Specifying Structural Wood Panels

For structural uses such as sub-flooring  and sheathing, wood panels may be specified either by thickness or by  span  rating. The span rating is determined  by laboratory load testing and is given  on the gradestamp on the back of the  panel, as shown in Figures 3.33 and  3.34. The purpose of the span rating  system is to permit the use of many  different species of woods and types  of panels while achieving the same  structural objectives. Under normal  loading conditions, any panel with  a span rating of 32/16 may be used  as roof sheathing over rafters spaced  32 inches (813 mm) apart or as sub-flooring over joists spaced 16 inches  (406 mm) apart. The long dimension of the sheet must be placed perpendicular to the length of the supporting members. A 32/16 panel may be  plywood, composite, or OSB, may  be composed of any accepted wood  species, and may be any of several thicknesses, so long as it passes the  structural tests for a 32/16 rating.

Figure 3.33 Typical gradestamps for structural wood  panels. Gradestamps are found on the
back of each panel. (Courtesy of APA–The Engineered Wood Association)

Figure 3.34 A guide to specifying structural panels. Plywood panels for use in wall paneling, furniture, and other applications where  appearance is important are graded by the visual quality of their face veneers rather than their structural properties.

The designer must also select from  three  exposure durability classifi  cations  for structural wood panels: Exterior,  Exposure 1, and Exposure 2. Panels marked Exterior are suitable for  use as siding or in other applications  permanently exposed to the weather. Exposure 1 panels have fully water- proof glue but do not have veneers of  as high a quality as those of Exterior panels; they are suitable for structural  sheathing and sub-flooring, which will  be protected from the weather once  the building is finished, but must often endure long periods of wetting during  construction. Exposure 2 is suitable  for panels that will be fully protected  from weather and will be subjected  to only a minimum of wetting during  construction. About 95 percent of  structural panel products are classified as Exposure 1.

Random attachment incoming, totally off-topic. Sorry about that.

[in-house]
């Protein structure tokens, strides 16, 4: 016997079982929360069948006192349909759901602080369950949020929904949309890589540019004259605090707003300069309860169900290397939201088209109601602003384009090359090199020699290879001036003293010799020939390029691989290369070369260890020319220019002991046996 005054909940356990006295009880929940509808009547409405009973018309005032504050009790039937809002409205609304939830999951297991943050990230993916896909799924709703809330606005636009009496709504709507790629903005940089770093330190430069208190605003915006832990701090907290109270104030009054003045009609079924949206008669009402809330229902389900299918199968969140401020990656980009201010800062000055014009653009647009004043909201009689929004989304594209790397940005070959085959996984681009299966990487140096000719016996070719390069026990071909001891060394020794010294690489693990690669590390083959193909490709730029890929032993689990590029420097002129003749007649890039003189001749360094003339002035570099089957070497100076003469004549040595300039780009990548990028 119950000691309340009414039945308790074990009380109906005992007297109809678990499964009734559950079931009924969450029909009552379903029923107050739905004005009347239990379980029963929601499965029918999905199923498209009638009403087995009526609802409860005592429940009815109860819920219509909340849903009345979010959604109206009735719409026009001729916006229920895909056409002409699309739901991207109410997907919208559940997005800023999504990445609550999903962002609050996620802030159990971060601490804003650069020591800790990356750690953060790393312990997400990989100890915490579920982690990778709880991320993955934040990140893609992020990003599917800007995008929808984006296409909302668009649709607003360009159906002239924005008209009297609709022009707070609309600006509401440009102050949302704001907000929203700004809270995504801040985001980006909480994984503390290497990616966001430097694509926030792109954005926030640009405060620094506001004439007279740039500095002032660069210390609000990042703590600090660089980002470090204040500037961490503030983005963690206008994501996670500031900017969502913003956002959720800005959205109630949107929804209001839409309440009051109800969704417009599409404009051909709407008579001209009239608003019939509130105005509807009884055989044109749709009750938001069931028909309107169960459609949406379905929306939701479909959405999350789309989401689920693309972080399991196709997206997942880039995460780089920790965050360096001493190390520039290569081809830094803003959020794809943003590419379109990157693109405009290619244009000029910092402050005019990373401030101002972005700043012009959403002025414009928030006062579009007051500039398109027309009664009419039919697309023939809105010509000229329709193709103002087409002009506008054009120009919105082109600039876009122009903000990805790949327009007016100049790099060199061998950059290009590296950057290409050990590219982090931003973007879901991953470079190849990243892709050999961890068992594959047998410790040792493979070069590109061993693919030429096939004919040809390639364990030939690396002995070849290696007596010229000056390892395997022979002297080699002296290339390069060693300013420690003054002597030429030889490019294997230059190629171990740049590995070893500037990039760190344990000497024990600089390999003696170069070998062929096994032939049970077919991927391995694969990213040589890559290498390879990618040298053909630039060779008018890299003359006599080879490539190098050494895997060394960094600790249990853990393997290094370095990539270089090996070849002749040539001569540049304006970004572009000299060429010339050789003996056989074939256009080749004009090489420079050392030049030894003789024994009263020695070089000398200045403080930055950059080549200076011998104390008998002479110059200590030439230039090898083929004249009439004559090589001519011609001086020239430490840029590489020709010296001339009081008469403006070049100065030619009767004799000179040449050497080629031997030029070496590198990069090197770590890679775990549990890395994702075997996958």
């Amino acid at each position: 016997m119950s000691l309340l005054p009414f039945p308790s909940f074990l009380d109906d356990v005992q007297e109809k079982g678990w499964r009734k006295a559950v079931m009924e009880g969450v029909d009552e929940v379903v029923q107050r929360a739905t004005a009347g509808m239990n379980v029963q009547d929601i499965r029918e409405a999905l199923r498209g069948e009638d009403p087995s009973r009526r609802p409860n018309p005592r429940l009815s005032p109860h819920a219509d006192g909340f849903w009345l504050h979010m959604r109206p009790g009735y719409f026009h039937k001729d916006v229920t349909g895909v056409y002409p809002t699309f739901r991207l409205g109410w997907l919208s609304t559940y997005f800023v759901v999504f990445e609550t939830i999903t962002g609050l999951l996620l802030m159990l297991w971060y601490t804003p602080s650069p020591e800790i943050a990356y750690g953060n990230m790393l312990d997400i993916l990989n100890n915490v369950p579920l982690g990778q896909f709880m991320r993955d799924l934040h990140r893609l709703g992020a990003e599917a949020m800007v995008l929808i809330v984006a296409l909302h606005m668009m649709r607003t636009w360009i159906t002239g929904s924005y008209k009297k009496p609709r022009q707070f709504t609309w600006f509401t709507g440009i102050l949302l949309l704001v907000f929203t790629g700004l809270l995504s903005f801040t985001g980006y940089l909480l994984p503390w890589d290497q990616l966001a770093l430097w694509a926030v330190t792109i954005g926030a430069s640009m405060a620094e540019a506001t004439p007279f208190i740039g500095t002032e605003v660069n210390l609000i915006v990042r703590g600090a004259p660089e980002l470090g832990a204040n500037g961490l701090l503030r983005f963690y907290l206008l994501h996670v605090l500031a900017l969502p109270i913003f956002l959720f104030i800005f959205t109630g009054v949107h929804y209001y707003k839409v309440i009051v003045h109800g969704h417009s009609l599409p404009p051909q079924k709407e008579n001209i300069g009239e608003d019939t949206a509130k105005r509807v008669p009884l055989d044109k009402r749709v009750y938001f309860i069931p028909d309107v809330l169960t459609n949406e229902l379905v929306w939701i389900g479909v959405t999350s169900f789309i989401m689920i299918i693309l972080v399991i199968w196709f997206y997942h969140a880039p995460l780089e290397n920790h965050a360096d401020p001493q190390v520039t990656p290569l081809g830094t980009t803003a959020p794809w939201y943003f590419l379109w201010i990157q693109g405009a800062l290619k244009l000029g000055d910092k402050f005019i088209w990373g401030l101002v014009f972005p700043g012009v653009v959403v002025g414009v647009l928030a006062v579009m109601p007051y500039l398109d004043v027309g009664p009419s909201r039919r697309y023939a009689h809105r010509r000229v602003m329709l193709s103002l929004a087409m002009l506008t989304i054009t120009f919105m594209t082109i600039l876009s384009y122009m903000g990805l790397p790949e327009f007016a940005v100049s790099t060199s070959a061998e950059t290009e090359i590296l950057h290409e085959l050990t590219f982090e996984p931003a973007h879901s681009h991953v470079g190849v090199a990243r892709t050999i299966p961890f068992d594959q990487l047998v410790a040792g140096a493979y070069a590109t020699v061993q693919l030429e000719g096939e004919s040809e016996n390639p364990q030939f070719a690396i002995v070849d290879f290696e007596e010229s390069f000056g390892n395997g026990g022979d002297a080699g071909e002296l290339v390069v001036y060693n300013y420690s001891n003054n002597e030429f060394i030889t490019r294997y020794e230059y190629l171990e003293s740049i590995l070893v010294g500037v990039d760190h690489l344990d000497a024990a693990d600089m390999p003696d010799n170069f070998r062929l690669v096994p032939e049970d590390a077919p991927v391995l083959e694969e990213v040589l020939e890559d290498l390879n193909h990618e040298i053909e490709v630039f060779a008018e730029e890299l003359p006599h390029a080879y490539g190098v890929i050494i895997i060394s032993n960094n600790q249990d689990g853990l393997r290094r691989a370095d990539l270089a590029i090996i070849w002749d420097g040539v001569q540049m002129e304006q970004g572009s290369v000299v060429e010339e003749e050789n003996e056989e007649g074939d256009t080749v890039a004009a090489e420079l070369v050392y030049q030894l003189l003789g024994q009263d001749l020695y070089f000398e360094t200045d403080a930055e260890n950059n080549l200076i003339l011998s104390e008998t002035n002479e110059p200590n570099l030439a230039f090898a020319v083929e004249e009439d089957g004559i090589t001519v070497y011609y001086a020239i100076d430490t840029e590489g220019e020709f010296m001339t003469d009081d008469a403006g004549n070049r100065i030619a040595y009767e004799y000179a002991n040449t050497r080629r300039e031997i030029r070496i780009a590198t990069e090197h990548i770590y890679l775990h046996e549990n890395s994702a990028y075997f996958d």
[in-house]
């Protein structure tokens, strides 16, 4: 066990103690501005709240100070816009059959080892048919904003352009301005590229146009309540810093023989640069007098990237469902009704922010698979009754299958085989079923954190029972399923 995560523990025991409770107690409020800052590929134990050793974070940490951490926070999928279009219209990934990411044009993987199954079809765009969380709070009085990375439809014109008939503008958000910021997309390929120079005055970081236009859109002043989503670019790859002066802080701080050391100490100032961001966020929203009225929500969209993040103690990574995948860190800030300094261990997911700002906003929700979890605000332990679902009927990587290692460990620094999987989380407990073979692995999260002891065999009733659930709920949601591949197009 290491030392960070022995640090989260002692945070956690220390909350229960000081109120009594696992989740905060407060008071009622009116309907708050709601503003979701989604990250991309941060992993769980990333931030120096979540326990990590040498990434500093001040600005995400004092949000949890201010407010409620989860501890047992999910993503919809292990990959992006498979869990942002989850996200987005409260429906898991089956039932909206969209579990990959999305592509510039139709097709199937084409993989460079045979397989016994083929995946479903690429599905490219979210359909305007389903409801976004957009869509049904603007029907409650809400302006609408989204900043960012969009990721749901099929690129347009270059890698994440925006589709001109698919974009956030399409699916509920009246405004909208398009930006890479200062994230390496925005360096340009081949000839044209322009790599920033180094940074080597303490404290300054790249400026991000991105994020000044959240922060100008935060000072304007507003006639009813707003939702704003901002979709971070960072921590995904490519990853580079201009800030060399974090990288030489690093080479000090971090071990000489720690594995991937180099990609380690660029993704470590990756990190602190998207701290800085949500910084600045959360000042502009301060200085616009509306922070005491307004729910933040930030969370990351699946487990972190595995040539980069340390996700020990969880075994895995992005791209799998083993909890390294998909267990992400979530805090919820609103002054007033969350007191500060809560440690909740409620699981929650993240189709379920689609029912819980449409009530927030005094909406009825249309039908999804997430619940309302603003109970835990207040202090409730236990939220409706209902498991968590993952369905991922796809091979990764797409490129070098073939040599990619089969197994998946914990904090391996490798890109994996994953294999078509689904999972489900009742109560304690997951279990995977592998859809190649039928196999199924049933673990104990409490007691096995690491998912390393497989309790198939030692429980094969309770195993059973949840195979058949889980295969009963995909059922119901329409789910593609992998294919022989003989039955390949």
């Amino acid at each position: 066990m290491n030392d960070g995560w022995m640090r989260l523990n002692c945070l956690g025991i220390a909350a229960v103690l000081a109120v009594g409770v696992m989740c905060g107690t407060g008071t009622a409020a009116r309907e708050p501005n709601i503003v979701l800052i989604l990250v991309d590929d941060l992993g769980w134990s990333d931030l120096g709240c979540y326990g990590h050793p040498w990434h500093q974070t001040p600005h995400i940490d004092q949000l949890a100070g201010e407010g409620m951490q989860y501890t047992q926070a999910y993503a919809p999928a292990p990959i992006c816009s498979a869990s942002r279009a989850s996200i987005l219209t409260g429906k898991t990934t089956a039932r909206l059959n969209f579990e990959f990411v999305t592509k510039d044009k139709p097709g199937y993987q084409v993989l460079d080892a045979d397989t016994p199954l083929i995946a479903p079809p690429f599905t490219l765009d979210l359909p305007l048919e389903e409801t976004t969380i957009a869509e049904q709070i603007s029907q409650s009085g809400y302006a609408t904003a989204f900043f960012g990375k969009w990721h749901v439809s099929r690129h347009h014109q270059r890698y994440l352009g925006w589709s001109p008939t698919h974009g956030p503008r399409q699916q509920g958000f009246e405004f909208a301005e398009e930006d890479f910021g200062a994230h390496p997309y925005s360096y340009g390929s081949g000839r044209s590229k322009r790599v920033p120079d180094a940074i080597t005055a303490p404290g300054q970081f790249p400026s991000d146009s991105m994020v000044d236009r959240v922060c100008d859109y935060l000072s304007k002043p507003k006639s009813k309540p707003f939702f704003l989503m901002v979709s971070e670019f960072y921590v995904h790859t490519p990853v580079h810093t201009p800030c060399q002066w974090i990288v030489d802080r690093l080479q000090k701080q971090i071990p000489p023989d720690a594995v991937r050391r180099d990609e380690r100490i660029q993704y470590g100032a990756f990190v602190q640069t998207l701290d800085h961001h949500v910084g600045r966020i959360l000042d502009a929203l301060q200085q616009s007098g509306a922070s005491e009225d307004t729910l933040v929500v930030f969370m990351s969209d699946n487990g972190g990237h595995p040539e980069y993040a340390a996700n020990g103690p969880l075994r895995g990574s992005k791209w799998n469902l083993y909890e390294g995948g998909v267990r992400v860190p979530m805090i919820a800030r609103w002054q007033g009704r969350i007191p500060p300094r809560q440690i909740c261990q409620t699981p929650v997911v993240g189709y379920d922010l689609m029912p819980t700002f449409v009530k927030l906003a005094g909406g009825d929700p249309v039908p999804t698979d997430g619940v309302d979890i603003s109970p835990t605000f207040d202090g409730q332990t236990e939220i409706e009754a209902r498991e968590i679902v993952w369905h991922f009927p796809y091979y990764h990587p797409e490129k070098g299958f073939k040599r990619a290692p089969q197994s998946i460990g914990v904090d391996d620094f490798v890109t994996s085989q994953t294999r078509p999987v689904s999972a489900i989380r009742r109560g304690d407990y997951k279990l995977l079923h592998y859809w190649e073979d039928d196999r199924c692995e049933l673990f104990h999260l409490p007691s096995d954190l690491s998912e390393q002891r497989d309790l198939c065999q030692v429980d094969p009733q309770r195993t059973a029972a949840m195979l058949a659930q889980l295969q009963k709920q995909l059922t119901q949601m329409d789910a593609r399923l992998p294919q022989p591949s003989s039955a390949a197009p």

For plywood panels intended as finish surfaces, the quality of the face  veneers is of obvious concern and  should be specified by the designer  (Figure 3.32). For example, A-B  plywood (with an A grade veneer on  one face and a B grade veneer on the  other) might be specified for cabinet construction, while less expensive  C-D plywood is adequate for exterior  sheathing that will be concealed in  the finished construction. For higher-quality architectural woodwork,  fine  flitch-sliced hardwood face ve- neers may be selected rather than  rotary-sliced softwood veneers and  the matching pattern of the veneers specified.

Figure 3.32 Veneer grades for softwood plywood. Ply- wood with A grade face veneer is costly and
limited in availability. It is used only in applications demanding the highest quality appear-
ance. Plywood with B face veneer is used for  concrete formwork construction and for less
demanding appearance applications. Plywood  with C-plugged face veneer is used for under-
layment and combination subfl  ooring/under- layment, where an especially smooth substrate
is required to avoid telegraphing irregularities  through the fi nish fl ooring material. Plywood
for sheathing and subfl ooring is most com- monly specifi ed as “CDX,” consisting of a C
grade face, a D grade face, and constructed  with exterior glue (the panel is installed with
the C face oriented toward the weather). C  grade veneer is also the lowest grade permitted
in any ply of an Exterior rated panel, that is, a  siding panel intended for permanent exposure
to the weather.

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